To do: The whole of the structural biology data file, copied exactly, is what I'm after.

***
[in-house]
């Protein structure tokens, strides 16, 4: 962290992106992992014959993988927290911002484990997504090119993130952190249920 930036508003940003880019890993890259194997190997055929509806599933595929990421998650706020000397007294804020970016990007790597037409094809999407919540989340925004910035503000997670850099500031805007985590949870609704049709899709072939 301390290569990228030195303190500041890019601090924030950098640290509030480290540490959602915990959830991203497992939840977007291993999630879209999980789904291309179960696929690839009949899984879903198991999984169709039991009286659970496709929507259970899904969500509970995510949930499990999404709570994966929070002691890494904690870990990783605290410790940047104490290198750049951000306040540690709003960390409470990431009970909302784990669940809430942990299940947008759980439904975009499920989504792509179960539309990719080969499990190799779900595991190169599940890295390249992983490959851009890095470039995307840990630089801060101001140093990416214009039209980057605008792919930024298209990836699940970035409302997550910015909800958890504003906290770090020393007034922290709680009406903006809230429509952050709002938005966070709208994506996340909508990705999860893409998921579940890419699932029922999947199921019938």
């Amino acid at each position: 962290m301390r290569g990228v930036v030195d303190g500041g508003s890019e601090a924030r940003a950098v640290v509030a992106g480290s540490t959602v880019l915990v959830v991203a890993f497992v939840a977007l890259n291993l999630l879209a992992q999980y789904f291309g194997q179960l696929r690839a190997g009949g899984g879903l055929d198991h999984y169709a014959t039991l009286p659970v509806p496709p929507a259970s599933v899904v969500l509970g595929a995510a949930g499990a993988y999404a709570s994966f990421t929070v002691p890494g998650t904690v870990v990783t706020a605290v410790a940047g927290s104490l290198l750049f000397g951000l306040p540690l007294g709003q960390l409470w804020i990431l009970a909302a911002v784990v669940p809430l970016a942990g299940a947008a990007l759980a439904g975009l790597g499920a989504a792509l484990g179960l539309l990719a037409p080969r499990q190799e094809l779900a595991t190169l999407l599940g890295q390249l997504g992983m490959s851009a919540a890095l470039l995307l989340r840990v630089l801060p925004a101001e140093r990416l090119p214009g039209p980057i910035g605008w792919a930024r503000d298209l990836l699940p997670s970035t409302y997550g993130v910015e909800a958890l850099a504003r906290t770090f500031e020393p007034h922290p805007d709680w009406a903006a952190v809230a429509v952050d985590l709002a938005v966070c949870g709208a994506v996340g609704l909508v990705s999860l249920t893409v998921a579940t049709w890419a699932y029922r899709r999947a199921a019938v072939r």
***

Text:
[in-house]
């Protein structure tokens, strides 16, 4: 962290992106992992014959993988927290911002484990997504090119993130952190249920 930036508003940003880019890993890259194997190997055929509806599933595929990421998650706020000397007294804020970016990007790597037409094809999407919540989340925004910035503000997670850099500031805007985590949870609704049709899709072939 301390290569990228030195303190500041890019601090924030950098640290509030480290540490959602915990959830991203497992939840977007291993999630879209999980789904291309179960696929690839009949899984879903198991999984169709039991009286659970496709929507259970899904969500509970995510949930499990999404709570994966929070002691890494904690870990990783605290410790940047104490290198750049951000306040540690709003960390409470990431009970909302784990669940809430942990299940947008759980439904975009499920989504792509179960539309990719080969499990190799779900595991190169599940890295390249992983490959851009890095470039995307840990630089801060101001140093990416214009039209980057605008792919930024298209990836699940970035409302997550910015909800958890504003906290770090020393007034922290709680009406903006809230429509952050709002938005966070709208994506996340909508990705999860893409998921579940890419699932029922999947199921019938």
């Amino acid at each position: 962290m301390r290569g990228v930036v030195d303190g500041g508003s890019e601090a924030r940003a950098v640290v509030a992106g480290s540490t959602v880019l915990v959830v991203a890993f497992v939840a977007l890259n291993l999630l879209a992992q999980y789904f291309g194997q179960l696929r690839a190997g009949g899984g879903l055929d198991h999984y169709a014959t039991l009286p659970v509806p496709p929507a259970s599933v899904v969500l509970g595929a995510a949930g499990a993988y999404a709570s994966f990421t929070v002691p890494g998650t904690v870990v990783t706020a605290v410790a940047g927290s104490l290198l750049f000397g951000l306040p540690l007294g709003q960390l409470w804020i990431l009970a909302a911002v784990v669940p809430l970016a942990g299940a947008a990007l759980a439904g975009l790597g499920a989504a792509l484990g179960l539309l990719a037409p080969r499990q190799e094809l779900a595991t190169l999407l599940g890295q390249l997504g992983m490959s851009a919540a890095l470039l995307l989340r840990v630089l801060p925004a101001e140093r990416l090119p214009g039209p980057i910035g605008w792919a930024r503000d298209l990836l699940p997670s970035t409302y997550g993130v910015e909800a958890l850099a504003r906290t770090f500031e020393p007034h922290p805007d709680w009406a903006a952190v809230a429509v952050d985590l709002a938005v966070c949870g709208a994506v996340g609704l909508v990705s999860l249920t893409v998921a579940t049709w890419a699932y029922r899709r999947a199921a019938v072939r």